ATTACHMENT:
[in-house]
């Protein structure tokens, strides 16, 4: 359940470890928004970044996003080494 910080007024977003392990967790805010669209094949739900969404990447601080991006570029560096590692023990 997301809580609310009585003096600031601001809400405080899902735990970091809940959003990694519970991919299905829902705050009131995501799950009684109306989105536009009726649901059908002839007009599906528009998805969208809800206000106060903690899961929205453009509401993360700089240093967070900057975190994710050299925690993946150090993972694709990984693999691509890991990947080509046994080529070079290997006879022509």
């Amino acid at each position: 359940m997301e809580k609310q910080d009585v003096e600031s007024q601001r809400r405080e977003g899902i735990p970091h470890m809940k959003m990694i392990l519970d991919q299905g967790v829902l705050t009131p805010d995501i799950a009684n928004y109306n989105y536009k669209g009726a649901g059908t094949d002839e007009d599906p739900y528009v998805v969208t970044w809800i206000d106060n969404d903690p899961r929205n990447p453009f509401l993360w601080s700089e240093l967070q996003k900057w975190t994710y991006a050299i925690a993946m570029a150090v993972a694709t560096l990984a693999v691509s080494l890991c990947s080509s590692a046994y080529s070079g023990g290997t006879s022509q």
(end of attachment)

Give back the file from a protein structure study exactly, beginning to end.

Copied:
[in-house]
């Protein structure tokens, strides 16, 4: 359940470890928004970044996003080494 910080007024977003392990967790805010669209094949739900969404990447601080991006570029560096590692023990 997301809580609310009585003096600031601001809400405080899902735990970091809940959003990694519970991919299905829902705050009131995501799950009684109306989105536009009726649901059908002839007009599906528009998805969208809800206000106060903690899961929205453009509401993360700089240093967070900057975190994710050299925690993946150090993972694709990984693999691509890991990947080509046994080529070079290997006879022509």
């Amino acid at each position: 359940m997301e809580k609310q910080d009585v003096e600031s007024q601001r809400r405080e977003g899902i735990p970091h470890m809940k959003m990694i392990l519970d991919q299905g967790v829902l705050t009131p805010d995501i799950a009684n928004y109306n989105y536009k669209g009726a649901g059908t094949d002839e007009d599906p739900y528009v998805v969208t970044w809800i206000d106060n969404d903690p899961r929205n990447p453009f509401l993360w601080s700089e240093l967070q996003k900057w975190t994710y991006a050299i925690a993946m570029a150090v993972a694709t560096l990984a693999v691509s080494l890991c990947s080509s590692a046994y080529s070079g023990g290997t006879s022509q």